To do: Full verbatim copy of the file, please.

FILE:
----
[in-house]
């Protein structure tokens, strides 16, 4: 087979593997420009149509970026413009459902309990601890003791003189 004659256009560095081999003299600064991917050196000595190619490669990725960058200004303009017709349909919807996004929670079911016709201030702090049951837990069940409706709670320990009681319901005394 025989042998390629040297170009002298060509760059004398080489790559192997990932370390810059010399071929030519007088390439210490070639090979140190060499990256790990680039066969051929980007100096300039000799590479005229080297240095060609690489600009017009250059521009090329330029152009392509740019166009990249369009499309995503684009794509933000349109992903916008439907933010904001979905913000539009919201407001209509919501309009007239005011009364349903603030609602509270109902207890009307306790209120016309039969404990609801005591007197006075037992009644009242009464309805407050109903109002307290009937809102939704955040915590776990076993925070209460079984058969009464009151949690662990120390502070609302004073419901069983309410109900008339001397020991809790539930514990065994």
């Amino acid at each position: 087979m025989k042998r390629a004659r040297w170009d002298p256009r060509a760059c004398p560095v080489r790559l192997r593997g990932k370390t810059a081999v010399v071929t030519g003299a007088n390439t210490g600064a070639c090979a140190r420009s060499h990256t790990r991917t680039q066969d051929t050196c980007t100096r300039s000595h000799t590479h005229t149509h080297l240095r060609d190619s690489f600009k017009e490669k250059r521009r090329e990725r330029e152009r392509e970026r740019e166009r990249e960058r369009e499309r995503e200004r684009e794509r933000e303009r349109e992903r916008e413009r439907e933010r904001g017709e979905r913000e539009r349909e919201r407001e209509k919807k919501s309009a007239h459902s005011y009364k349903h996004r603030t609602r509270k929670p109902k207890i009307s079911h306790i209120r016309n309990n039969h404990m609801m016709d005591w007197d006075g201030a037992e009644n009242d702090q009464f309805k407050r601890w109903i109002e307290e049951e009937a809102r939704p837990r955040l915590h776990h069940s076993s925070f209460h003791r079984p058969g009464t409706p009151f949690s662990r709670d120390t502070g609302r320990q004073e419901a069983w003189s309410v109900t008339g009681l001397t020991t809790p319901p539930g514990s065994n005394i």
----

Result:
[in-house]
């Protein structure tokens, strides 16, 4: 087979593997420009149509970026413009459902309990601890003791003189 004659256009560095081999003299600064991917050196000595190619490669990725960058200004303009017709349909919807996004929670079911016709201030702090049951837990069940409706709670320990009681319901005394 025989042998390629040297170009002298060509760059004398080489790559192997990932370390810059010399071929030519007088390439210490070639090979140190060499990256790990680039066969051929980007100096300039000799590479005229080297240095060609690489600009017009250059521009090329330029152009392509740019166009990249369009499309995503684009794509933000349109992903916008439907933010904001979905913000539009919201407001209509919501309009007239005011009364349903603030609602509270109902207890009307306790209120016309039969404990609801005591007197006075037992009644009242009464309805407050109903109002307290009937809102939704955040915590776990076993925070209460079984058969009464009151949690662990120390502070609302004073419901069983309410109900008339001397020991809790539930514990065994």
């Amino acid at each position: 087979m025989k042998r390629a004659r040297w170009d002298p256009r060509a760059c004398p560095v080489r790559l192997r593997g990932k370390t810059a081999v010399v071929t030519g003299a007088n390439t210490g600064a070639c090979a140190r420009s060499h990256t790990r991917t680039q066969d051929t050196c980007t100096r300039s000595h000799t590479h005229t149509h080297l240095r060609d190619s690489f600009k017009e490669k250059r521009r090329e990725r330029e152009r392509e970026r740019e166009r990249e960058r369009e499309r995503e200004r684009e794509r933000e303009r349109e992903r916008e413009r439907e933010r904001g017709e979905r913000e539009r349909e919201r407001e209509k919807k919501s309009a007239h459902s005011y009364k349903h996004r603030t609602r509270k929670p109902k207890i009307s079911h306790i209120r016309n309990n039969h404990m609801m016709d005591w007197d006075g201030a037992e009644n009242d702090q009464f309805k407050r601890w109903i109002e307290e049951e009937a809102r939704p837990r955040l915590h776990h069940s076993s925070f209460h003791r079984p058969g009464t409706p009151f949690s662990r709670d120390t502070g609302r320990q004073e419901a069983w003189s309410v109900t008339g009681l001397t020991t809790p319901p539930g514990s065994n005394i």